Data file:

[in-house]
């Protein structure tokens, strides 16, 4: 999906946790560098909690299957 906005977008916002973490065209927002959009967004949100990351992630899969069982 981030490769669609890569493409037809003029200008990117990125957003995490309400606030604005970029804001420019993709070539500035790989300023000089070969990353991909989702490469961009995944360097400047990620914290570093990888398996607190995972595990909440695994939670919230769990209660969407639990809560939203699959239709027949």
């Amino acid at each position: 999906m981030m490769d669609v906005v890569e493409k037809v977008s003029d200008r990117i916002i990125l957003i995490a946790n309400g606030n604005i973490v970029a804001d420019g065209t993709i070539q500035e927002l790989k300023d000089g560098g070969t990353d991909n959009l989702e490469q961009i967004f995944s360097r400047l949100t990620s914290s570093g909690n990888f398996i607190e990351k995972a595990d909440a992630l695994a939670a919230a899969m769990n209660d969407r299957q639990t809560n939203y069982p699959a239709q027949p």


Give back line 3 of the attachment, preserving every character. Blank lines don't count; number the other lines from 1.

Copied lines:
């Amino acid at each position: 999906m981030m490769d669609v906005v890569e493409k037809v977008s003029d200008r990117i916002i990125l957003i995490a946790n309400g606030n604005i973490v970029a804001d420019g065209t993709i070539q500035e927002l790989k300023d000089g560098g070969t990353d991909n959009l989702e490469q961009i967004f995944s360097r400047l949100t990620s914290s570093g909690n990888f398996i607190e990351k995972a595990d909440a992630l695994a939670a919230a899969m769990n209660d969407r299957q639990t809560n939203y069982p699959a239709q027949p």